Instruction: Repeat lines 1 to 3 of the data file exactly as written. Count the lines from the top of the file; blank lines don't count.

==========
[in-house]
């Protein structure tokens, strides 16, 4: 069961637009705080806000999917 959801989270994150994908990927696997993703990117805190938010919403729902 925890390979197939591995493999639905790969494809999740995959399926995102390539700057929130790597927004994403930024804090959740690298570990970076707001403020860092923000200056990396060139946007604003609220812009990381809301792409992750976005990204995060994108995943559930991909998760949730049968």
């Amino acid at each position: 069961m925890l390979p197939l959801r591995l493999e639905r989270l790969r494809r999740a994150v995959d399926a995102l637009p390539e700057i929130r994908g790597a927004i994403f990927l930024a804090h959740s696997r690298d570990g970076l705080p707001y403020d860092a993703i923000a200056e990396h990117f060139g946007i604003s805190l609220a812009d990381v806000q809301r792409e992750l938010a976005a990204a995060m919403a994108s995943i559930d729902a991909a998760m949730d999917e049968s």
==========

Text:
[in-house]
């Protein structure tokens, strides 16, 4: 069961637009705080806000999917 959801989270994150994908990927696997993703990117805190938010919403729902 925890390979197939591995493999639905790969494809999740995959399926995102390539700057929130790597927004994403930024804090959740690298570990970076707001403020860092923000200056990396060139946007604003609220812009990381809301792409992750976005990204995060994108995943559930991909998760949730049968």
């Amino acid at each position: 069961m925890l390979p197939l959801r591995l493999e639905r989270l790969r494809r999740a994150v995959d399926a995102l637009p390539e700057i929130r994908g790597a927004i994403f990927l930024a804090h959740s696997r690298d570990g970076l705080p707001y403020d860092a993703i923000a200056e990396h990117f060139g946007i604003s805190l609220a812009d990381v806000q809301r792409e992750l938010a976005a990204a995060m919403a994108s995943i559930d729902a991909a998760m949730d999917e049968s």